Hi, I want to organise a 100-player tournament for players of all ranks. I want each player to get a few games at least, and I want the tournament to finish in 15-20 days. Which pairing method and format would be good to complete this tournament within the time frame?
Hi, welcome to the site!
The appropriate tournament system in that case is Simultaneous MacMahon, but it’ll be almost impossible to make such a tournament to end in that period of time.
Correspondence games usually take longer than that. Fastest correspondence games (having a Fischer increment of about 8 to 12 hours for example) take about 25 to 35 days to end, and simultaneous MacMahon format has at least 3 rounds.
Having all this in mind, what would be your further questions? What exactly are you looking to achieve with your tournaments?
Automatic site wide tournaments (AST) have no handicap. With a handicap every participant should have a more or less equal chance of winning. Often double digit kyu players join such a tournament, but don’t show up at all after a few stronger players join the tournament.
Is it possible that OGS organises an AST with a handicap?
Hi, thanks for your response! I want to organise a tournament to offer a competitive platform that would keep Go players engaged. I suppose pairing by strength would give everyone a fair chance initially. Do correct me if I’m wrong. Which format do you think would finish in the time frame of 15-20 days then- ellimination? What is the double ellimination format? Also, what is the minimum time setting for a correspondence game?
The minimum time is 4 hours per move, but almost no player will be able to hold the pass.
As mentioned by mlopezviedma, you can expect a single correspondence game to take about 30 days. That’s 1 round. The only tournament type finishing on a single round is Round Robin, but Round Robin is limited to 10 players max.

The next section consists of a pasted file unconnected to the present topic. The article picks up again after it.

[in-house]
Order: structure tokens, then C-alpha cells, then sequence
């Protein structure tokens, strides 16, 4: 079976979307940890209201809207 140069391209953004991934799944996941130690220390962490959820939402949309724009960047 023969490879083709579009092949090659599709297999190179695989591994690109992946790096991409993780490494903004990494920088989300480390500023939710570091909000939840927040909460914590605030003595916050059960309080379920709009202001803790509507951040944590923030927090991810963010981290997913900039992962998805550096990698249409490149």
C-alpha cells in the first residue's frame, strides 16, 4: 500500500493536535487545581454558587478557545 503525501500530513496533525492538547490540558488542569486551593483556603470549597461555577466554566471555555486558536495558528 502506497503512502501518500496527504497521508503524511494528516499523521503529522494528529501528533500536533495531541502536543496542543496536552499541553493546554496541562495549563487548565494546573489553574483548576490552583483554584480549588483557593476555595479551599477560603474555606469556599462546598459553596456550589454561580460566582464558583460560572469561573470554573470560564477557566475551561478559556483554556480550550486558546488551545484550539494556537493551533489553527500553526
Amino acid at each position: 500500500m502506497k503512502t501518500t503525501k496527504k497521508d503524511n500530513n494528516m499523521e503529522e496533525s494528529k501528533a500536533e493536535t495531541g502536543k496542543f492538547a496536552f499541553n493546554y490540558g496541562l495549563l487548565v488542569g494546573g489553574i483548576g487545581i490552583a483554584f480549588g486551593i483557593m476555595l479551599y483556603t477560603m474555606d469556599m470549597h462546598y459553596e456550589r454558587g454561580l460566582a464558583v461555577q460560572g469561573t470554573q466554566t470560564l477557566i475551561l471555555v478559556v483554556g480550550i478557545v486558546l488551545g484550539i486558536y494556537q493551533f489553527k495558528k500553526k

You are correct regarding pairings. You also have the option to make initial pairings of one type and subsequent pairings of another type. I personally like to make subsequent pairings by points, allowing players to move up and down through MacMahon groups.
In the double elimination system, players remain in the tournament until they’ve lost 2 games. The tournament ends when there’s only one player (the winner) remaining.
About time frame, the only tournament format that lasts only one round is Round Robin (meaning all against all), but OGS allows a maximum of 10 players for this format, so I don’t think that suits your purpose.
You can look at the minimum time setting for each time control by looking at the dropdown. In our experience, Fischer looks to be the most suitable time control for correspondence, in which increment is the parameter that mostly determines how much time a game usually take. Minimum is 4 hours, but (again, in our experience) you’ll probably see some timeouts, which disqualifies players from the tournament on OGS automatically.
Although we tried many systems to make correspondence games as fast as possible, maybe there’s more to investigate here, I don’t know.